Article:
A professor wades into the debate over technology in the classroom and tips to boost class participation for foreign students.
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Erik Day describes teaching at Beacon College, the first accredited institution of higher learning to award bachelor’s degrees exclusively to students with dyslexia, ADHD, or other specific learning disabilities. (The ‘Q’ Blog)
A professor offers a balanced approach in the debate about allowing laptops in the classroom. (Vitae)
Two states have revised their remedial education programs to replace courses with modules, allowing students to complete work in smaller increments. (EdSurge)
Jonathan Lash, the president of Hampshire College, explains why his school uses a “narrative-evaluation” system rather than grading student work. (Hechinger Report)
President Michael Sorrell shares how he turned around Paul Quinn College, in part by using a program where students’ internships defray the cost of attendance. (Washington Monthly)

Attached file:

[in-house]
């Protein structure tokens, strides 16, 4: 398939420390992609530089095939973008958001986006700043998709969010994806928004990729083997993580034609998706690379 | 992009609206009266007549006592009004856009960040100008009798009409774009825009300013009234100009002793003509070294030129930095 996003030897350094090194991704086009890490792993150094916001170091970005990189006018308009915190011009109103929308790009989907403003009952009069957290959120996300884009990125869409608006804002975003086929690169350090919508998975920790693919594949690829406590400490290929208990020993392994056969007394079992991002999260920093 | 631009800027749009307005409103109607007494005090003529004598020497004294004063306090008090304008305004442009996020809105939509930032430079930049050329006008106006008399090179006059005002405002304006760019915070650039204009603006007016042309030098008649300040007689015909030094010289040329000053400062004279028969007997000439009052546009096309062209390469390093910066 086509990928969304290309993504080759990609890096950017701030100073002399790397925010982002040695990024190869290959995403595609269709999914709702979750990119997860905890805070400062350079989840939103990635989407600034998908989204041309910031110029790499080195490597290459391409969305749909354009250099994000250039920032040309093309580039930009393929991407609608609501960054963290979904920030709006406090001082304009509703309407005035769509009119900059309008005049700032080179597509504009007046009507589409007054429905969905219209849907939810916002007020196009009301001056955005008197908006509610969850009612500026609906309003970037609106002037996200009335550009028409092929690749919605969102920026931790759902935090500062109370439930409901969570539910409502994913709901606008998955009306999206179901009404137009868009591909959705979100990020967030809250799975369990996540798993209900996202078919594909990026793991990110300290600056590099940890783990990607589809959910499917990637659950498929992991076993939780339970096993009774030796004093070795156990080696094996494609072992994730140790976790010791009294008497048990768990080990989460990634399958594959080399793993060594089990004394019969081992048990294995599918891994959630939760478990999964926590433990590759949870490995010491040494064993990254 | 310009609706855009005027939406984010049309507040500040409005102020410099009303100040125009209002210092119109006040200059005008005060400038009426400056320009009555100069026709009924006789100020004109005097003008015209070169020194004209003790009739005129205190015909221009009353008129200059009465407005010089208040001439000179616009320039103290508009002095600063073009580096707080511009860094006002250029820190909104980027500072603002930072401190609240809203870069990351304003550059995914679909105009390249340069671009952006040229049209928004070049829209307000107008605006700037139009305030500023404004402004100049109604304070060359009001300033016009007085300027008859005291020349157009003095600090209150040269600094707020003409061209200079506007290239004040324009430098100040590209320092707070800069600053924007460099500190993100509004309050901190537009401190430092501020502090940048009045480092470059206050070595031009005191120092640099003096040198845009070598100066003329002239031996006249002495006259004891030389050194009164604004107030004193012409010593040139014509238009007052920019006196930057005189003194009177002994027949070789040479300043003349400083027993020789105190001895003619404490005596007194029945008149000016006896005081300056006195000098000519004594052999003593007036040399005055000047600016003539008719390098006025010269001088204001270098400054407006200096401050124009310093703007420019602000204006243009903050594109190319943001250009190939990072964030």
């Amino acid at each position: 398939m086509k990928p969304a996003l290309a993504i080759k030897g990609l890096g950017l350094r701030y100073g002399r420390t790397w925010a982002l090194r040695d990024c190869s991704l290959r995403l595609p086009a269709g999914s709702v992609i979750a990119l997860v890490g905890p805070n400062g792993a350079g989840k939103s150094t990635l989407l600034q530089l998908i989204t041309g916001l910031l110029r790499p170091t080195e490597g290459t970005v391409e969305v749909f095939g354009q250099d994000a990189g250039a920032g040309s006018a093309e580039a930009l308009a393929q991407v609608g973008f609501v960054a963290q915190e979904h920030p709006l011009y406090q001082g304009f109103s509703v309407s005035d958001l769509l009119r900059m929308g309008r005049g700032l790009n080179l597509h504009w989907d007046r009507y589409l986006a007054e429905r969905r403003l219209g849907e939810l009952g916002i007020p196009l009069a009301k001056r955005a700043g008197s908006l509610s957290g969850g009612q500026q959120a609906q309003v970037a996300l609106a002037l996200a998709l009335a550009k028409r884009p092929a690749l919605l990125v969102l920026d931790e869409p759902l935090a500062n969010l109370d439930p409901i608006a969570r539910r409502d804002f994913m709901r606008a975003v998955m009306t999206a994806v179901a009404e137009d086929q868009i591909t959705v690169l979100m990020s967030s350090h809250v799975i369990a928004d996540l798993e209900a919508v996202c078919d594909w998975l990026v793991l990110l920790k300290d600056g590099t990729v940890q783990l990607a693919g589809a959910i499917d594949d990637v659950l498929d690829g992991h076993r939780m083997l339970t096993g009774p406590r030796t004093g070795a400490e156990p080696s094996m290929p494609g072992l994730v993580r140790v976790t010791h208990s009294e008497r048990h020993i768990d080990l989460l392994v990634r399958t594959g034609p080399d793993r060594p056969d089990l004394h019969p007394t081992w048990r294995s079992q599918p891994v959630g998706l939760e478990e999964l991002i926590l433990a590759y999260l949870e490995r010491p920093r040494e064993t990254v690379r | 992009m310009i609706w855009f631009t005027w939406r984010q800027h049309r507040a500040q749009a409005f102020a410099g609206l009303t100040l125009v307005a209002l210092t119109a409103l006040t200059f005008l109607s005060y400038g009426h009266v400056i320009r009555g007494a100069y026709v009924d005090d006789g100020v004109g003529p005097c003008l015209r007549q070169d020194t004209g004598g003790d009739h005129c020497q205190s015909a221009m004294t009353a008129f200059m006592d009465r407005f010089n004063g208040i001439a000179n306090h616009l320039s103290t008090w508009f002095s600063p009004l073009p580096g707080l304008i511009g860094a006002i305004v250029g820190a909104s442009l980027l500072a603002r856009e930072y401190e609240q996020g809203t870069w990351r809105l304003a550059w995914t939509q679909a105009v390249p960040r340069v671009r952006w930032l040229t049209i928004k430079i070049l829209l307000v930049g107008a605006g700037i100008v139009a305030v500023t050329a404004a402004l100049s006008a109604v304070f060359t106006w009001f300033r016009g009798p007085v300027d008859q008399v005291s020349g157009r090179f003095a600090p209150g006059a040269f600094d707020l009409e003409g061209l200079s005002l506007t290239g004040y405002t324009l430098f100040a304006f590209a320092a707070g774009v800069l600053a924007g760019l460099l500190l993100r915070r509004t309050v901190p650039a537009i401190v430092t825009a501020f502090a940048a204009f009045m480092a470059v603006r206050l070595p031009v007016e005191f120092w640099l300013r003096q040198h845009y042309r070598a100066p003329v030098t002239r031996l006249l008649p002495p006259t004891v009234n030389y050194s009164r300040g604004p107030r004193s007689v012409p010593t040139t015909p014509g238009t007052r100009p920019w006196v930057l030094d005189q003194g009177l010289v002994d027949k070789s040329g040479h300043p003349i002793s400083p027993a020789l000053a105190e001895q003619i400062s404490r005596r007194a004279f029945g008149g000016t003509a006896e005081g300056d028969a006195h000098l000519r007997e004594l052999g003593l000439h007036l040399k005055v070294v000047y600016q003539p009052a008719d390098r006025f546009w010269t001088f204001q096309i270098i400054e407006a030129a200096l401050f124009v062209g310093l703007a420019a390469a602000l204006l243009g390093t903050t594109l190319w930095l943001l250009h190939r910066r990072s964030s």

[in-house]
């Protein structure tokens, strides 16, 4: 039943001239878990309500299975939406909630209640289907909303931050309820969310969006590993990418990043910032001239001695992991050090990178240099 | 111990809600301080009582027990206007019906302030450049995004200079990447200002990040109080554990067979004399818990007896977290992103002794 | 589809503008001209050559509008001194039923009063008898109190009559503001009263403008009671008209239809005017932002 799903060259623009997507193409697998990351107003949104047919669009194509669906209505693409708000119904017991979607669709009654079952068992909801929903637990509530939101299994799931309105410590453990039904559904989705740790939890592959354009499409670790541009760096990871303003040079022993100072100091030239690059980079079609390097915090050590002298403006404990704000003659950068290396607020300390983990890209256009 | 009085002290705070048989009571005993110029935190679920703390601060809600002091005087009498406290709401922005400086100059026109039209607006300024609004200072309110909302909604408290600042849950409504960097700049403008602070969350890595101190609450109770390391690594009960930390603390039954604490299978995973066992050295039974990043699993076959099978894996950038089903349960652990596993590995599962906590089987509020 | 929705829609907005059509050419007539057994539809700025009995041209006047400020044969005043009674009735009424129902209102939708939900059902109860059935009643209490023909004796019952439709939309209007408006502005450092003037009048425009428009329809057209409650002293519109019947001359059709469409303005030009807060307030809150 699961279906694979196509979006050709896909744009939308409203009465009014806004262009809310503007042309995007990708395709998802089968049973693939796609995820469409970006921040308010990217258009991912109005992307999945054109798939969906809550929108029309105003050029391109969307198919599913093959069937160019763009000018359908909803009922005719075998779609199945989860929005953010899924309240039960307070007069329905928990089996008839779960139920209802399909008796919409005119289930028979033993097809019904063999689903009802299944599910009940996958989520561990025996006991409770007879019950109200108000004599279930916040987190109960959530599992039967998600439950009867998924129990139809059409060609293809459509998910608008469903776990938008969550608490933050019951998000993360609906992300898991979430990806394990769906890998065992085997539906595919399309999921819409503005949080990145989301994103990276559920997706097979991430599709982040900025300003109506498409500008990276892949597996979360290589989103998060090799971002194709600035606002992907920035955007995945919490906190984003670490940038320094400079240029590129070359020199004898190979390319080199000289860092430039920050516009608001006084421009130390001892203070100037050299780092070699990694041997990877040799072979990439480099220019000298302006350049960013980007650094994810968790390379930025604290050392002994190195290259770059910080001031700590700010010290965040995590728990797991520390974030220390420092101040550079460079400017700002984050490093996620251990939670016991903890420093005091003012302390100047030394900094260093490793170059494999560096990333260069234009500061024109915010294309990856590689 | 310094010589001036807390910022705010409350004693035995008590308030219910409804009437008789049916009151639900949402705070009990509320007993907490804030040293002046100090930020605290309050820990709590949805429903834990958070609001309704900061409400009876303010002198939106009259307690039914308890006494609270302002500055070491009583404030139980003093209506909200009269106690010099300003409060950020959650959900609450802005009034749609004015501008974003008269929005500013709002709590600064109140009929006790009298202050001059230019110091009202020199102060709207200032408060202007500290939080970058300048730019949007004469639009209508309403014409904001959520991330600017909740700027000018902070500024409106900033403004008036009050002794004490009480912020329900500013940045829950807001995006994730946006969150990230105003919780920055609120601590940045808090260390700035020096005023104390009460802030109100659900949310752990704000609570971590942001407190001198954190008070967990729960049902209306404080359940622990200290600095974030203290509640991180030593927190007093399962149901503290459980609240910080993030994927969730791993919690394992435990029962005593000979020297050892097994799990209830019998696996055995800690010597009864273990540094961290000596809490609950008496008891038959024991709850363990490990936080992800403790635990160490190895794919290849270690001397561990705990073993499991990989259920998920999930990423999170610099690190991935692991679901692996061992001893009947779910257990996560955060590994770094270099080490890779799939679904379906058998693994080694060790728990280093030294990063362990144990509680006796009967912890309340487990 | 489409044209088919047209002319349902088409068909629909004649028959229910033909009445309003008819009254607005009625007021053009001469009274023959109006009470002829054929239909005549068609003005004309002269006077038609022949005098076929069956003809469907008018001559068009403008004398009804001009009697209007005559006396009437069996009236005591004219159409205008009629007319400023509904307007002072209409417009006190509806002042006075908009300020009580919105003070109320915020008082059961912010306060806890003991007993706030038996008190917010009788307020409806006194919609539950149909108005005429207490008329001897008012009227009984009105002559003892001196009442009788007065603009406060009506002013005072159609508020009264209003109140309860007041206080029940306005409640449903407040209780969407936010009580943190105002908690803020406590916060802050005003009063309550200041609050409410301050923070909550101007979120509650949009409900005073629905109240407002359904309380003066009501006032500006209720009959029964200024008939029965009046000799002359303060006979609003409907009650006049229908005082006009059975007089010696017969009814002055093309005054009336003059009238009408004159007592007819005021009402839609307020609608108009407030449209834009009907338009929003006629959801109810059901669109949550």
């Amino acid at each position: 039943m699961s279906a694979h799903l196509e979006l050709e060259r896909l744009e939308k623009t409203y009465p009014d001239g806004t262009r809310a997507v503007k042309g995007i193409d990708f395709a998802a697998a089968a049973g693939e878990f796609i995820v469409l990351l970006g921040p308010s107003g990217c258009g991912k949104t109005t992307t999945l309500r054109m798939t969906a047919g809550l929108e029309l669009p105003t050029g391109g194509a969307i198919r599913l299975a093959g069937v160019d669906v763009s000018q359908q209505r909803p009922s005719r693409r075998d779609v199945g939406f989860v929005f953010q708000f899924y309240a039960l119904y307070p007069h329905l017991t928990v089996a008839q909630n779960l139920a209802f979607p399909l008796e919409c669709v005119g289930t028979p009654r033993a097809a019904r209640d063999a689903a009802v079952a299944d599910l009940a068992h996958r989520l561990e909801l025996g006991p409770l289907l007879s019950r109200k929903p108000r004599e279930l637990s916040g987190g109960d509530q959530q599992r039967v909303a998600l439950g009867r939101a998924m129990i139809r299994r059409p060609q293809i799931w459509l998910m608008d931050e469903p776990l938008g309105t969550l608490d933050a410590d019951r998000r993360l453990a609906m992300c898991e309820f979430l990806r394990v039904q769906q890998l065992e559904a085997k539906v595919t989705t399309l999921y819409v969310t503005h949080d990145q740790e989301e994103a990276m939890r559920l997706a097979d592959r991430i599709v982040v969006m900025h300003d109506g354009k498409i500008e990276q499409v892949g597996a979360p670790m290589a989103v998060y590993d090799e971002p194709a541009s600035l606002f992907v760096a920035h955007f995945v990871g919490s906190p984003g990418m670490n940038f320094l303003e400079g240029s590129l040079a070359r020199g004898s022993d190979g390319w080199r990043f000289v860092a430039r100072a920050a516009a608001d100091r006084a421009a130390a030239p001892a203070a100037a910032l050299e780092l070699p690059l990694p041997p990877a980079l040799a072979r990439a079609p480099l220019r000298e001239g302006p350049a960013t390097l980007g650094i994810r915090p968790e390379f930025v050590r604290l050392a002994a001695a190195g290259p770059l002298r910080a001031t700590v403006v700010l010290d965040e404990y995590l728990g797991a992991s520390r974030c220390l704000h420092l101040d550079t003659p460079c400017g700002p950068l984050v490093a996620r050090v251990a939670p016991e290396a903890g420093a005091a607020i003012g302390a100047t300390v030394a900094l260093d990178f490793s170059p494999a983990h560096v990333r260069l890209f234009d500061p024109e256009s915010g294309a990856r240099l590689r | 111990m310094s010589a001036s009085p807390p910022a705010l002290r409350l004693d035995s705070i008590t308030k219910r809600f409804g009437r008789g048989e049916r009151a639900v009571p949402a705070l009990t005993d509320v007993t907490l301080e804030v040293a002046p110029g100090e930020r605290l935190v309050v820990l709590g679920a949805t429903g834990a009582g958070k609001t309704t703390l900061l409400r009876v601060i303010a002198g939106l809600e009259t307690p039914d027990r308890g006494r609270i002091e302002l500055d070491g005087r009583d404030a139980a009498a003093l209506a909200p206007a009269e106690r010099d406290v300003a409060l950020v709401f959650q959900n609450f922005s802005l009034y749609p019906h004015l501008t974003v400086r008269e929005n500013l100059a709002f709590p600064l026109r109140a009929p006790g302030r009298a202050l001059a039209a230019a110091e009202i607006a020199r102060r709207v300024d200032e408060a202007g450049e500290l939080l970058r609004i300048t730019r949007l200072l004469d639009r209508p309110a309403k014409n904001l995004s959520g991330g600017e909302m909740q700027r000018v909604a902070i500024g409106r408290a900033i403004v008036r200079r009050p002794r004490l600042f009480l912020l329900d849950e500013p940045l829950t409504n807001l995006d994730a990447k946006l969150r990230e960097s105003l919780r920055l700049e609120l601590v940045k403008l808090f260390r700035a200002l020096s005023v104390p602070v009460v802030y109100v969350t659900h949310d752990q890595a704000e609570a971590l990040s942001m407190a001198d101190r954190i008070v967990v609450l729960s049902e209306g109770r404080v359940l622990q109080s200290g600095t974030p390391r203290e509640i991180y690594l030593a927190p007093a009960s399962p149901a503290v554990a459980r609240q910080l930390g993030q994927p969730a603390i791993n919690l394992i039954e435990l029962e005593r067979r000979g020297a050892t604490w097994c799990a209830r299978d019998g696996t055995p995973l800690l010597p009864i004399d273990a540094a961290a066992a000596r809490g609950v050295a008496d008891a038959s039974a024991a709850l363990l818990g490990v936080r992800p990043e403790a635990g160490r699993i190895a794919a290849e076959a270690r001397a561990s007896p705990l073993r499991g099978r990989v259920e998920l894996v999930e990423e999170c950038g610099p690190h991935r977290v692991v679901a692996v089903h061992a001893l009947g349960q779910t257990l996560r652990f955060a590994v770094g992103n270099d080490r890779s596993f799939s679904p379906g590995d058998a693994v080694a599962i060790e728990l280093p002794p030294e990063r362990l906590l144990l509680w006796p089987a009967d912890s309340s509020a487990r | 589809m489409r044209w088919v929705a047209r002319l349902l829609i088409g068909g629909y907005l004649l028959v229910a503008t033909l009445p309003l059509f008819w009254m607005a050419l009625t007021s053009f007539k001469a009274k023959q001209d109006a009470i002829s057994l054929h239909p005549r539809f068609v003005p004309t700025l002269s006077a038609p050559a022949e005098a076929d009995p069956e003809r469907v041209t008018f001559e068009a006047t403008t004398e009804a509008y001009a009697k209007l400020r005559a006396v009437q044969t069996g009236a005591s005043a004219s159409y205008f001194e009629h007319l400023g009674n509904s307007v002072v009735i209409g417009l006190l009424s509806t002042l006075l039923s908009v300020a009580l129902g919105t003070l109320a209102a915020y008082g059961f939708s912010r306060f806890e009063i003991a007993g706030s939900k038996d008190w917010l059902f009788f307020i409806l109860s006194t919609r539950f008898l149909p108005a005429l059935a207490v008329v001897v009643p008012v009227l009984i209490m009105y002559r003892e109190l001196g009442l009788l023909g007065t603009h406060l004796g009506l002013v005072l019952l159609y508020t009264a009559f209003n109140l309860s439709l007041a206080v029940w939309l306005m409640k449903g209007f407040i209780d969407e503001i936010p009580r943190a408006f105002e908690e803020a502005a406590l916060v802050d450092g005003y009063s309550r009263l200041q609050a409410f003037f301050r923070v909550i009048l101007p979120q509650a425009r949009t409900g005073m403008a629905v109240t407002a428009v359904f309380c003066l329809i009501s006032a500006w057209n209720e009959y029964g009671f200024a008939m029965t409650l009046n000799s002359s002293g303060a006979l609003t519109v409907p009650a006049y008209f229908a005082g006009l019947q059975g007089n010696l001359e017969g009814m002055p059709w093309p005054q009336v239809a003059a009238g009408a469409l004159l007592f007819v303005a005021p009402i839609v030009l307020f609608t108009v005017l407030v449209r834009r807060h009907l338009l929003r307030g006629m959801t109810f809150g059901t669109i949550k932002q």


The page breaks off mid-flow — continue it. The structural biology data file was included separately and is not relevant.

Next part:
A lecturer argues that we should stop debating the relative values of teaching skills or content because students need both to maintain learning over the long term. (Vitae)
Kansas State professor Gregory Eiselein, who is featured in ACUE’s Course in Effective Teaching Practices, is profiled for his work in the classroom, spearheading a program for first-year students, and bringing his research into the classroom. (The Collegian)
Research looking at why students who did well in high school fail to thrive in college found that noncognitive skills, like study habits, may be the difference between success and failure. (Washington Post)
A professor of business offers four tips for supporting foreign students’ participation in the classroom, including understanding the challenges the students are facing. (Inside Higher Ed)
Want to showcase your college’s model programs and share your lessons on teaching and learning? The Innovations Conference is now accepting proposals for its March event in San Francisco. (League for Innovation)